AdExchanger: CES 2017 Will Soon Light Up Las Vegas, And Here’s What To Expect

By Ryan Joe, AdExchanger

The Consumer Electronics Show (CES), which officially kicks off Thursday, is fundamentally a hardware show. It’s a sprawl of new toys that consumers will either really want (drones!) or want not at all (3-D TVs!).

“One needs to be careful about CES, as there are a lot of things on display and aren’t relevant for the people in advertising,” said Tom Goodwin, EVP and head of innovation at Publicis’ ROI agency, Zenith.

Like other ad industry attendees, he’s less interested in 8K TVs and more interested in the way upcoming platforms and content-choosing devices will affect how people interact with media.

Jeff Malmad, Mindshare North America’s head of mobile and Life+, Mindshare’s Internet-of-Things (IoT) practice, said the show is particularly valuable for spurring new ideas.

That’s perfectly fine for many of the marketers in attendance. Before joining News Corp–owned Unruly, Jeff Minksy had an extensive agency career at OgilvyOne, Rapp and Omnicom, and he’s had substantial experience in leading marketer clients around the show floor. The forward-thinking ones are keen on innovation.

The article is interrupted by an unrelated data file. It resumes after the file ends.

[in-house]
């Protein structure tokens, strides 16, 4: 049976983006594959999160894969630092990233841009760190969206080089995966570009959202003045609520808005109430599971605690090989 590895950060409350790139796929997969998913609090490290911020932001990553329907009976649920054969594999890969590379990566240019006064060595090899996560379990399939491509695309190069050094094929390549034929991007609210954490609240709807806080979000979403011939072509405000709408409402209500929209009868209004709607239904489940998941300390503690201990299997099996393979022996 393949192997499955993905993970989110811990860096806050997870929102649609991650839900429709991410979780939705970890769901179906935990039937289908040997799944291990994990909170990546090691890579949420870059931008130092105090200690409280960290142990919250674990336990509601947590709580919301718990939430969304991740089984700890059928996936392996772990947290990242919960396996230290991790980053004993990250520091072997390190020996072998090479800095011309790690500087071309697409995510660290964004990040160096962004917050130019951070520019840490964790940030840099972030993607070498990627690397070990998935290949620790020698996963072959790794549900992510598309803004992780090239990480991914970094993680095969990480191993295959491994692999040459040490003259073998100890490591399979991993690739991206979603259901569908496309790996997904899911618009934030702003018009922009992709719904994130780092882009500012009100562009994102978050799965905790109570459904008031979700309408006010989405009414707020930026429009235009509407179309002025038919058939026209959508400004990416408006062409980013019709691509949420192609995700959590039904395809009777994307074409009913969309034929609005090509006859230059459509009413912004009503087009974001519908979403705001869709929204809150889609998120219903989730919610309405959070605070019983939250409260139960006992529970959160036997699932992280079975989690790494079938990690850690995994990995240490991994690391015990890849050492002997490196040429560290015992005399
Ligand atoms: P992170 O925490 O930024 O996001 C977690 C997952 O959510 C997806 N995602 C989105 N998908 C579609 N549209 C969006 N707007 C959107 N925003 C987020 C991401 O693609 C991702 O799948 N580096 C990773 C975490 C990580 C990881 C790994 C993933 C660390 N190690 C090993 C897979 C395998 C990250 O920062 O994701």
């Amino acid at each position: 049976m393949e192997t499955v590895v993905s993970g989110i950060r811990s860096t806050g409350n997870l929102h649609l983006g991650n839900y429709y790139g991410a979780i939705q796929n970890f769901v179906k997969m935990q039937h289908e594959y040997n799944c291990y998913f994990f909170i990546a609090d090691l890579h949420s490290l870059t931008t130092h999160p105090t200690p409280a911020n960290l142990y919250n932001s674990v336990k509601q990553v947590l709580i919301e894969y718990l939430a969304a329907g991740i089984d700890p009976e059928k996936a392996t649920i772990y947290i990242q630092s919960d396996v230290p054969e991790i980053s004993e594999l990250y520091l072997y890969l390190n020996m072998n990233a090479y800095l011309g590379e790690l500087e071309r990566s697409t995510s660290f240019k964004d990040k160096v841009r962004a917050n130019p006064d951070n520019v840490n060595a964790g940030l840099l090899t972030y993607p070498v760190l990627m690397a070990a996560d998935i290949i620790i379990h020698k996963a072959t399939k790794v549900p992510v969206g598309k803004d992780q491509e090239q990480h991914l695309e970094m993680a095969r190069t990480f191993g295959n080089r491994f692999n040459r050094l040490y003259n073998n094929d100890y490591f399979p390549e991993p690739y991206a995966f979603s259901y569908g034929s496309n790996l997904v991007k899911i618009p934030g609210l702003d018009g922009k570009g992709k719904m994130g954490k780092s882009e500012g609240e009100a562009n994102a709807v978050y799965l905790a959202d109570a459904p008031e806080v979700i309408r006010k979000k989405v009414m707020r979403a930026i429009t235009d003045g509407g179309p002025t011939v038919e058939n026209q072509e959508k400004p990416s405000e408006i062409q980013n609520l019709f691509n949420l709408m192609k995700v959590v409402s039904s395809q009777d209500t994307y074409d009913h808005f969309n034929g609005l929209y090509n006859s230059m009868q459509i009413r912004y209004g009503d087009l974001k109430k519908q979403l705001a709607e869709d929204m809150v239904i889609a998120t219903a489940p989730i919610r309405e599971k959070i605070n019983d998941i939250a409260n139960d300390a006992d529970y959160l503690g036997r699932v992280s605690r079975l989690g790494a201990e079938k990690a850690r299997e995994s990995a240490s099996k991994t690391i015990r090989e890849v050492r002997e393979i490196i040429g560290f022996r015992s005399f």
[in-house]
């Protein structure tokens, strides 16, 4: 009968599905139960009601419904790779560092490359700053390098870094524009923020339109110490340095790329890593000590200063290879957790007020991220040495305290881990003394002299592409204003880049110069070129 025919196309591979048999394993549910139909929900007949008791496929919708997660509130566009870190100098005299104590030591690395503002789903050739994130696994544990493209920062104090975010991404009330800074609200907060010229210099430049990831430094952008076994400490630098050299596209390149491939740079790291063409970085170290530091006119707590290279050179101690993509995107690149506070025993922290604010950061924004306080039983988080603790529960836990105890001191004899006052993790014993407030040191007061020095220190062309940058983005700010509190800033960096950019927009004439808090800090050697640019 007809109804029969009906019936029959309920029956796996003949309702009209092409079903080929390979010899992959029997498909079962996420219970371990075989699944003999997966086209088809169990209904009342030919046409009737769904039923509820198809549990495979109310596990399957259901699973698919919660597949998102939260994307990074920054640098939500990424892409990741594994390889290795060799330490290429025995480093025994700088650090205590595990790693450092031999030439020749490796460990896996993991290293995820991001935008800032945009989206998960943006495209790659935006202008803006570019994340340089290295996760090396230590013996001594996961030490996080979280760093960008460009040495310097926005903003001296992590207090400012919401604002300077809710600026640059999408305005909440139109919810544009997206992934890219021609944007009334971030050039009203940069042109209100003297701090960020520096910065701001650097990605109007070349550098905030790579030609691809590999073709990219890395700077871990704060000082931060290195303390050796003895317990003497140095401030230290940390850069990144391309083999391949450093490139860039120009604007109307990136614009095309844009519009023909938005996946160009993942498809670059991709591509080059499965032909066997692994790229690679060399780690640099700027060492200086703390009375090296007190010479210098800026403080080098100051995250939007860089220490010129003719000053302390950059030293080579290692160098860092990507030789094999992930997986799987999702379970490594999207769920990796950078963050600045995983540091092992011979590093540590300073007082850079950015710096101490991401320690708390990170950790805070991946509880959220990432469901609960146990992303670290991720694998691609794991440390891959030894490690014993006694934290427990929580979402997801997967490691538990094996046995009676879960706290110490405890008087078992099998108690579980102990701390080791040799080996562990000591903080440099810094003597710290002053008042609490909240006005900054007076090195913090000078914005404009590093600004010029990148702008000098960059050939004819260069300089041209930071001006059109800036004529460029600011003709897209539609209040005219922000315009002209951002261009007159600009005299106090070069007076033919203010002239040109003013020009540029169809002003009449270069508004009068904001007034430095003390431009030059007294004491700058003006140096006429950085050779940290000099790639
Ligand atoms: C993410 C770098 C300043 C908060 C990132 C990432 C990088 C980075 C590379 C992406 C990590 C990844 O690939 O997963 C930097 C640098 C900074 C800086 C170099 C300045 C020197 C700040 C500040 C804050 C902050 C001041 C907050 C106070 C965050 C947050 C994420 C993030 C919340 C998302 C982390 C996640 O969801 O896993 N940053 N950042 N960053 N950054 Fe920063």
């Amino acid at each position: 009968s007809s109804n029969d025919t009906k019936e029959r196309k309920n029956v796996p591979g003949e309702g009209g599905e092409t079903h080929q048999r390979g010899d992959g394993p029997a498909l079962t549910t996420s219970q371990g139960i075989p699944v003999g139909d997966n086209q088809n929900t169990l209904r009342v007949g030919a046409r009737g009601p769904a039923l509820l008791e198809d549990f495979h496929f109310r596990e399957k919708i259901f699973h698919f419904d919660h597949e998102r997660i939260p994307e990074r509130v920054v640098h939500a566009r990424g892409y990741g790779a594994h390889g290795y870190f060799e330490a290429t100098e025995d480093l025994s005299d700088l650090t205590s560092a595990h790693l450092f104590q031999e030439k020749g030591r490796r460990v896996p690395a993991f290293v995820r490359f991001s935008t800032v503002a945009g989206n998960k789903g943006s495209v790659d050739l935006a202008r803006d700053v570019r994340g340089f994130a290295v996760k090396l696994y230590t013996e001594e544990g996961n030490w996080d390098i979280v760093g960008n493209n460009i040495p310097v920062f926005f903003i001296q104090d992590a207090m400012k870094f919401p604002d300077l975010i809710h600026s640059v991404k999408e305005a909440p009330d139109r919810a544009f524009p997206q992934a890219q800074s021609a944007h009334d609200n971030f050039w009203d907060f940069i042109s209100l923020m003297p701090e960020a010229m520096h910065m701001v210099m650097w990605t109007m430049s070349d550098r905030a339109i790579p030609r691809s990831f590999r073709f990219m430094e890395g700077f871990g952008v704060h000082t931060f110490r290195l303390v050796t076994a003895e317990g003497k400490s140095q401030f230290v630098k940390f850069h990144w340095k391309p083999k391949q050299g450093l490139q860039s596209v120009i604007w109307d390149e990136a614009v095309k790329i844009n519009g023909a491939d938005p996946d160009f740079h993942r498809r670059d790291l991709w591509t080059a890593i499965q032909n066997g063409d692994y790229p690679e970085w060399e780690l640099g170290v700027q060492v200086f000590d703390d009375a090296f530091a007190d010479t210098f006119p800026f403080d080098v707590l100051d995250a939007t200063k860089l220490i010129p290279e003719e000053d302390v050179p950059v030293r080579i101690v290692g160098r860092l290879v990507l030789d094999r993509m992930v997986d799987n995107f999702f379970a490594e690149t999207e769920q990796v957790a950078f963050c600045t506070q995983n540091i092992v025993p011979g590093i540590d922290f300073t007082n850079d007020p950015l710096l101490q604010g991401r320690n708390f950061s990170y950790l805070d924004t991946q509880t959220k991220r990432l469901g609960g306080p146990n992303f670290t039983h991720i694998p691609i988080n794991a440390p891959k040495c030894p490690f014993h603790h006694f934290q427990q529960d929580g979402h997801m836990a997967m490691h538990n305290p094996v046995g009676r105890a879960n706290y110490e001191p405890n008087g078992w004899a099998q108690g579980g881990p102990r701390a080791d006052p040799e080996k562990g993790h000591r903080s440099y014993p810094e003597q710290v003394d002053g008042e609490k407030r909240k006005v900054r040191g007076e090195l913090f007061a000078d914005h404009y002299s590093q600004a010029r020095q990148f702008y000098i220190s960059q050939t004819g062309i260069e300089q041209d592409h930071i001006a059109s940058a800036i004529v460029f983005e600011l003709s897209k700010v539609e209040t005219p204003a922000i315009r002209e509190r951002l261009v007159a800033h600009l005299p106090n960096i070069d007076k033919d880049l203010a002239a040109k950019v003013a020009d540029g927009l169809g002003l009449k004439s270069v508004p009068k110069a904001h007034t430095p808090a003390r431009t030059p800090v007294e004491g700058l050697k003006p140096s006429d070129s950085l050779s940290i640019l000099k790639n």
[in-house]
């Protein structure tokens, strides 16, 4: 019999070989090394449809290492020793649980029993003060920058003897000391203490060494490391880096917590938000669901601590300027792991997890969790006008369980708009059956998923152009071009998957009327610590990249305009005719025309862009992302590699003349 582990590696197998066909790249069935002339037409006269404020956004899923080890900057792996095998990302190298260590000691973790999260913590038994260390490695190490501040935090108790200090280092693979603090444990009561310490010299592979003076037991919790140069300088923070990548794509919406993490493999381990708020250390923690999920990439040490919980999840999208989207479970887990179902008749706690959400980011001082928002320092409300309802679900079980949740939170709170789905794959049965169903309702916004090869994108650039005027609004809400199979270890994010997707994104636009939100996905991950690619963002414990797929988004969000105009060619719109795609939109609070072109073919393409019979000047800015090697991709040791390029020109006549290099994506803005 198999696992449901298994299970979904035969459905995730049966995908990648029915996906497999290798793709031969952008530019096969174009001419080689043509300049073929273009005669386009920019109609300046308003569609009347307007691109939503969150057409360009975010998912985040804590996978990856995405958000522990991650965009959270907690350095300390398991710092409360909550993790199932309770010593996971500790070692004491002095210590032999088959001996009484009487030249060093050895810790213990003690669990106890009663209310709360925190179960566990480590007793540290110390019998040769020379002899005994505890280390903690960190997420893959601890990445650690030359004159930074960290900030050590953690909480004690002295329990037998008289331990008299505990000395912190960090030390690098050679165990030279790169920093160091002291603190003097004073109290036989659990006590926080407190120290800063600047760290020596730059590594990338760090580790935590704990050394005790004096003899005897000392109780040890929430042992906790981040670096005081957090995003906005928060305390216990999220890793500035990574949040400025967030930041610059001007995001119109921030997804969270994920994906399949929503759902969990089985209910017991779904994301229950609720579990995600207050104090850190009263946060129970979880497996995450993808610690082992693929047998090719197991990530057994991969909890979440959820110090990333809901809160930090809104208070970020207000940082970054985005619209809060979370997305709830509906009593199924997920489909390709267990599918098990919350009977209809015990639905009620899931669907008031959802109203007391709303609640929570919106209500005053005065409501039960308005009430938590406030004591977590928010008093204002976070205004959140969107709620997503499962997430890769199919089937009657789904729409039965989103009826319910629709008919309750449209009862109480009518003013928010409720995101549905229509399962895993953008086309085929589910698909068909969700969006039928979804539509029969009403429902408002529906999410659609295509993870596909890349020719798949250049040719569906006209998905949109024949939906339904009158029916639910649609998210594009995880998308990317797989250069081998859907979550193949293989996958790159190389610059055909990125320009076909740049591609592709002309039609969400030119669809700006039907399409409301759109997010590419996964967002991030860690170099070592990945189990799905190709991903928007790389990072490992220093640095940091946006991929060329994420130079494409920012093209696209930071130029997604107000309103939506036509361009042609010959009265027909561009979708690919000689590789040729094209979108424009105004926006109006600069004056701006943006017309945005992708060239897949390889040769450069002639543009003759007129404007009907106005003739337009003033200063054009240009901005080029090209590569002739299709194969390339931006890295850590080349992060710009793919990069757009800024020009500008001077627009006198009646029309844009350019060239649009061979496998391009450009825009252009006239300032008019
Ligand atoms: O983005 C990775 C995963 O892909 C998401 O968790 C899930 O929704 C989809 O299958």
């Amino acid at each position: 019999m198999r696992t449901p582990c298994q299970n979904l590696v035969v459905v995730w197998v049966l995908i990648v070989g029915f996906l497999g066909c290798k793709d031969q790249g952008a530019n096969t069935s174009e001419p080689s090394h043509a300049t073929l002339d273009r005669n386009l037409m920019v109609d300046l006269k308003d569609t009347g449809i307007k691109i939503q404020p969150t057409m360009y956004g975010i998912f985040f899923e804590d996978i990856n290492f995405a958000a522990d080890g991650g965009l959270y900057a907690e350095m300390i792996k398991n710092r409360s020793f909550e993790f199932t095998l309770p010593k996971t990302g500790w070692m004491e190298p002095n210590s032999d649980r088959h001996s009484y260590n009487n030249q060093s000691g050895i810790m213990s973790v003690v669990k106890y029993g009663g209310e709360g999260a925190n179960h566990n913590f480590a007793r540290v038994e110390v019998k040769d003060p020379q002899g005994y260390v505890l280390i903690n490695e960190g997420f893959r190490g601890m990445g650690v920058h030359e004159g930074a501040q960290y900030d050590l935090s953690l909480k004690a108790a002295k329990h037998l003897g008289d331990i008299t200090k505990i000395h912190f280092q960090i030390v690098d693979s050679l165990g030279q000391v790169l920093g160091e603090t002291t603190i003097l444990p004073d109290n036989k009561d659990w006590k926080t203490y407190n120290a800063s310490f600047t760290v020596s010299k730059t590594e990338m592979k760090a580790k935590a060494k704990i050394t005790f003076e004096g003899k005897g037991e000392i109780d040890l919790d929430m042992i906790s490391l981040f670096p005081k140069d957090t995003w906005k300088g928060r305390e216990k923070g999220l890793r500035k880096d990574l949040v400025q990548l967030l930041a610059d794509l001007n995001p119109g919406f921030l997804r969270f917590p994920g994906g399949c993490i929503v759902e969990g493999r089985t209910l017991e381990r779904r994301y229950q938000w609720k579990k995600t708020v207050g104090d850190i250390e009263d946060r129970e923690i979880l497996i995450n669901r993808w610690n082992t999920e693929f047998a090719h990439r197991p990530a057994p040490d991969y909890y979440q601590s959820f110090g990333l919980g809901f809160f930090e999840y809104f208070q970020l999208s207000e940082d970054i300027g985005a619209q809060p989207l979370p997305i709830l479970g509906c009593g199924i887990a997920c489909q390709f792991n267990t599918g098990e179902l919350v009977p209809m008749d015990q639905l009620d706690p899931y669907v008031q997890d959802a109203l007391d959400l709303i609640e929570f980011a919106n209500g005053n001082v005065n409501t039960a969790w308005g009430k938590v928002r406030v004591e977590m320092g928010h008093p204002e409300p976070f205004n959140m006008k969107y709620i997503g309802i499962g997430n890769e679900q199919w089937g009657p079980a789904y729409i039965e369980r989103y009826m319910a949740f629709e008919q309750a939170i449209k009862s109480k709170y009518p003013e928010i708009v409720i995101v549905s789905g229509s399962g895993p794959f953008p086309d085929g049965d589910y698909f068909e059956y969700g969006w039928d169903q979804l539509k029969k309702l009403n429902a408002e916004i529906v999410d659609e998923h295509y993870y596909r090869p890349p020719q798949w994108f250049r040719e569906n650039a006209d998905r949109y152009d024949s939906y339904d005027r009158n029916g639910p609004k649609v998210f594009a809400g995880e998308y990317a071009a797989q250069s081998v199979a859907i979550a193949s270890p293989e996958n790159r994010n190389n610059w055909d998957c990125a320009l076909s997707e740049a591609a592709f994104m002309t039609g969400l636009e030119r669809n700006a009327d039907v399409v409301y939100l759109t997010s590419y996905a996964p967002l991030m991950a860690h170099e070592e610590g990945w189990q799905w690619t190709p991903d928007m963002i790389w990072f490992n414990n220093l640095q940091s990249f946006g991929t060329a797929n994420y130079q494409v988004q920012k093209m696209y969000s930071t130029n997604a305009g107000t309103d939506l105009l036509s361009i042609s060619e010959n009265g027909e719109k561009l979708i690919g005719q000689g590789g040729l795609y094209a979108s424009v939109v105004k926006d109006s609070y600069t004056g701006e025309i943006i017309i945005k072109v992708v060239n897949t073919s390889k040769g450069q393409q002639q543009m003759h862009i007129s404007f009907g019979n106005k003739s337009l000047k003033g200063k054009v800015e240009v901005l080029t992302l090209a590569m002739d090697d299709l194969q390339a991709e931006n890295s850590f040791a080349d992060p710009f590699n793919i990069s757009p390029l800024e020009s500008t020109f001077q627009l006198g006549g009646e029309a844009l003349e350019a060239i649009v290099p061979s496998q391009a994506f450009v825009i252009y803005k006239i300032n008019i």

“They want to see the newest stuff, even if it isn’t scalable,” Minsky said.

Enthusiasm for CES seems more muted this year, however, as attendees, having barely shaken the tinsel and mistletoe from their hair, approach the show with what can best be described as a sense of professional obligation. In one of the most baffling scheduling decisions since 2012, when CES stopped coinciding with the Adult Entertainment Expo, the tech extravaganza this year runs from Thursday through Sunday.

Because few enjoy having their weekend obliterated by a business conference, much of the advertising-related activity is squeezed into the first two frantic days.

Ad buyers don’t know exactly what to expect before the show formally kicks off, but many want to check in on the incremental progress made by past innovations, such as addressable TV, virtual reality (VR) and artificial intelligence (AI).


IoT and other connected devices are always a big topic at CES, Malmad said. In 2016, many of the ideas blossomed, and marketers really began to anticipate how things like wearables could be applied to campaigns.

This year, Malmad is particularly excited about the connected home.

“Last year, you saw brands partner with Amazon,” Malmad recalled. “Your dishwasher knows how many loads you did, and can automatically order [detergent] through Amazon. You don’t have to think about purchasing those products; they just show up.”

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